Elevator Interview: Mathilde Carraro
Mathilde is a consultant at Founders Intelligence. She has a proven track record of discovering, building and launching new products and services that drive growth. She spent her career in both start-ups and large organisations — first as a UN sustainability consultant, then as an Innovation and Growth Manager at a FTSE100 company and currently working alongside corporates and founders at FI on projects across consumer goods, media, finance and mobility. She is passionate about designing and delivering innovative solutions that drive change, particularly directed towards sustainability objectives.
1. — What is your favourite start-up? Why?
I am most interested and fascinated by start-ups that can bring about structural shifts, especially societal and / or environmental ones. Some of the start-ups I’ve seen recently with the potential to move the needle are Bioo and REEF.
- One start-up with potential for deep impact in climate change is Bioo — they’re a Spanish company developing cutting-edge technology to generate novel renewable energy from plants. Their products aim to turn plants into electricity and biological batteries using bio sensors, with applications for smart architecture to agriculture. It’s part of the boom of science being commercialised at a rapid scale.
- Another passion area of mine is smart cities, REEF is one of the start-ups I am bullish about in this space. They’re reimagining the way goods and services are moved in urban settings: they repurpose unused or under-utilised spaces throughout the cities for different uses, from micro-warehouses, to micro-clinics, dark kitchens etc. This dense network of spaces allows consumers and businesses to deliver goods and services around more sustainably and more efficiently. REEF shows that flexible and multimodal urban space solutions could be the future. And there’s an increasing amount of activity at the intersection of design, architecture, and tech to reimagine the fabric of society optimising for efficiency, sustainability, functionality and profit.
2. — What is your entrepreneurial power?
I always overlooked the power of intuition — it is usually dismissed in favour for quantitative skills, data, logic. They say you can trust your gut, you should trust data. But I’ve found that using my intuition to quickly make sense of complex situations, to understand what people want and mean, and build consensus can be equally powerful. In particular, it’s been very valuable to me at FI where often, uncertain environments don’t lend themselves to using data alone. An intuitive mind allows you to make decisions fast, to respond to clients’ and founders’ needs and give them recommendations. Ultimately, intuition doesn’t dismiss logic, it is able to contextualise logic at speed.
3. — What podcast / book have you enjoyed? (relevant to FI ideally)
The Mission Economy — the thesis of the book is about how we might take the ambition of the Apollo moonshot mission in the 60s and “apply the same level of boldness and experimentation to solve the biggest problems of our time — from health challenges to environmental ones’’. The book gives hands-on practical advice to governments and corporates on how to use the moonshot as a blueprint to design and deliver ambitious innovation projects today. How? Using the motivating power of a big challenge to design a project, and constructing ambitious but carefully constructed public-private collaborations to deliver it. This approach not only resulted in one of the biggest achievements for humankind, but also brought about many positive spillovers: a lot of innovation used for that mission formed the basis for the tech we see today, from the modern computers, scanners, cameras, insulation to the computer mouse.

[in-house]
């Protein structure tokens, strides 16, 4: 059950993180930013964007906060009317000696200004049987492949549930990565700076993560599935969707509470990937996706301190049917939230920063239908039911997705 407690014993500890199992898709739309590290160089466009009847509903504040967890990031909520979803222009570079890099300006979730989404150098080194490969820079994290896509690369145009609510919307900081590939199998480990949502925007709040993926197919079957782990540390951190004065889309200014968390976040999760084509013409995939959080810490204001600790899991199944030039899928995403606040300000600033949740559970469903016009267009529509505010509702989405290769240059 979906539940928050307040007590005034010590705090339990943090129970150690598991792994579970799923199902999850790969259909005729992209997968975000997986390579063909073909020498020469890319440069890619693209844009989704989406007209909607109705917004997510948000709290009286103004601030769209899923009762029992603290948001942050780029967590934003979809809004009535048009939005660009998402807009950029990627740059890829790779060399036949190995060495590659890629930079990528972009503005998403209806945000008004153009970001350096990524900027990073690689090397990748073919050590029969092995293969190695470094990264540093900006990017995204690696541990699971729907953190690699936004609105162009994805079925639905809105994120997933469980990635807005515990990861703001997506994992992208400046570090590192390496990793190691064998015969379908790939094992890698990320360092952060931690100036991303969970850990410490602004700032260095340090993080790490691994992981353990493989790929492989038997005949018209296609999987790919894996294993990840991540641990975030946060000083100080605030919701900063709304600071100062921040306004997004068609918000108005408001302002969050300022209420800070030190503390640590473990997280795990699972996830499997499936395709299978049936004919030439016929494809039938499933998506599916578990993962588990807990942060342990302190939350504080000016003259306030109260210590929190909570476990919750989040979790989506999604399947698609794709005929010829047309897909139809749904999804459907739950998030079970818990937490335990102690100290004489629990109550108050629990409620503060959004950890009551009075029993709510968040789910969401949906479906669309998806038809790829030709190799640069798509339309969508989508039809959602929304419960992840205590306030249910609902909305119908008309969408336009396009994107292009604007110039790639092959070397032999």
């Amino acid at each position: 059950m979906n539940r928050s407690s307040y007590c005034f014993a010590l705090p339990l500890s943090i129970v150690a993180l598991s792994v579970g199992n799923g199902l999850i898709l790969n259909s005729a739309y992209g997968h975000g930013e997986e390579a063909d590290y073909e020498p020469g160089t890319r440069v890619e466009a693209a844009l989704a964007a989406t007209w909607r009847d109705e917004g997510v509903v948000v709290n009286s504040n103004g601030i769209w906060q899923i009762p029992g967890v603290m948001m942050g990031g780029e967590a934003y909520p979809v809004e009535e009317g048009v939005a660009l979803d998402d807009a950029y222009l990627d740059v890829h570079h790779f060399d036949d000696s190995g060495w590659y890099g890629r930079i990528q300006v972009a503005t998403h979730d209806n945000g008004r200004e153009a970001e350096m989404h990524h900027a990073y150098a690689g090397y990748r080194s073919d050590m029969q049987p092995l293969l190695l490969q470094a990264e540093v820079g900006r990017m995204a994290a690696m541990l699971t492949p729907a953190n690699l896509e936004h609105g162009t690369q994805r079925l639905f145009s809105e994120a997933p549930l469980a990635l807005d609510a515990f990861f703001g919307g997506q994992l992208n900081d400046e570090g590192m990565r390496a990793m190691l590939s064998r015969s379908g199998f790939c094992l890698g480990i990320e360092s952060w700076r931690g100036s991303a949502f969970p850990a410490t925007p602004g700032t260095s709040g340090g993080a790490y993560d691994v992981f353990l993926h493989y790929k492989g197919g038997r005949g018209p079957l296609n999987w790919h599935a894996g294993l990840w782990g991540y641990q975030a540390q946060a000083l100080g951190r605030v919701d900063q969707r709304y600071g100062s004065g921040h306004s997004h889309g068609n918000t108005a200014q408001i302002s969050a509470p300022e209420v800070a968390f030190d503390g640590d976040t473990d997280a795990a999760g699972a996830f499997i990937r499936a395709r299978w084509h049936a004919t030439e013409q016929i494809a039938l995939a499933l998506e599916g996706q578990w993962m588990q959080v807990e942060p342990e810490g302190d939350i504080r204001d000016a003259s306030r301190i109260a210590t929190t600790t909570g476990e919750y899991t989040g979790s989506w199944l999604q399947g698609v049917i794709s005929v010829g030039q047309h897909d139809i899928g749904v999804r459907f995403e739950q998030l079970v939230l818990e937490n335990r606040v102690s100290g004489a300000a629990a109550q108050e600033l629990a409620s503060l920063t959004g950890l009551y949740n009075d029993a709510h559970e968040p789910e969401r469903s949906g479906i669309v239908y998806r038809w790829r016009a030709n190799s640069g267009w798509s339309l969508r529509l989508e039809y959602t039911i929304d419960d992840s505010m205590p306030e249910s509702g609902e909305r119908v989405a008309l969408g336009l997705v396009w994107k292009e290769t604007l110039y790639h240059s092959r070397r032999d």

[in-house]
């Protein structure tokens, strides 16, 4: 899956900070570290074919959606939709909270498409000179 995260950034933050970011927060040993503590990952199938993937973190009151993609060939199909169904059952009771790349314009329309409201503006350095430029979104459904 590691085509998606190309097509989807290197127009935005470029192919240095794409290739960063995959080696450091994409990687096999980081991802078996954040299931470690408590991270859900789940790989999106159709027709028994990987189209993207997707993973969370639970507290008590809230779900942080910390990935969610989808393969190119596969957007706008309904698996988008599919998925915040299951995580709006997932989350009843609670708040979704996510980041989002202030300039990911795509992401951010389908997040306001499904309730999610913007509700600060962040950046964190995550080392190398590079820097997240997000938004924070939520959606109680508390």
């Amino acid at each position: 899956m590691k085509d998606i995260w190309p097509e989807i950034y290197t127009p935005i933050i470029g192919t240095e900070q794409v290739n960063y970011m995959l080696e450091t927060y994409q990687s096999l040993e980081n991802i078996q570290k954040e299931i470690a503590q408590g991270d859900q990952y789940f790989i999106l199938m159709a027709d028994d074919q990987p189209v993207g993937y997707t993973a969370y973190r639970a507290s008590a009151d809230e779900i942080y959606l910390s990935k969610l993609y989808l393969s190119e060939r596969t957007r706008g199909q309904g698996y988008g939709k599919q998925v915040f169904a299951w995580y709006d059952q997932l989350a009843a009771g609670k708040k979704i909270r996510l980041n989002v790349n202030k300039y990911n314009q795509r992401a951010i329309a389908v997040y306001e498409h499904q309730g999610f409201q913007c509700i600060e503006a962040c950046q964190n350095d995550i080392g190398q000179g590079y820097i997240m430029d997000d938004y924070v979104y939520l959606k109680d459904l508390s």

4. — What lesson would you have for corporates that you’ve learned FI?
It can help to run innovation initiatives as a separate entity with different processes, resources, which can help bypass traditionally long checklists, risk assessments and approval processes that weaken your time to market. A separate unit can also help avoid potential reputational damage in case a pilot does not go as planned, and help gain very clear market signals from consumers. And lastly, be patient and resilient.
5. — What is an interesting problem you’ve tackled at FI?
As part of a project with a large FMCG, we worked to figure out how to make a more circular, more sustainable food supply chain. Solutions included sustainable ingredient sourcing, regenerative agriculture, supply chain efficiencies, and food waste reduction. We found there were cutting-edge solutions in the upcycling space, which looks at ways to turn waste into new products (ingredients, finished products, packaging). For instance, using milk waste from ice-cream production to manufacture new drinks or sustainable packaging, or spent beer grains to make snacks and flour. The biggest barriers are cost and scalability (in the short-term), but the potential is huge, the technology is moving fast and becoming cheaper.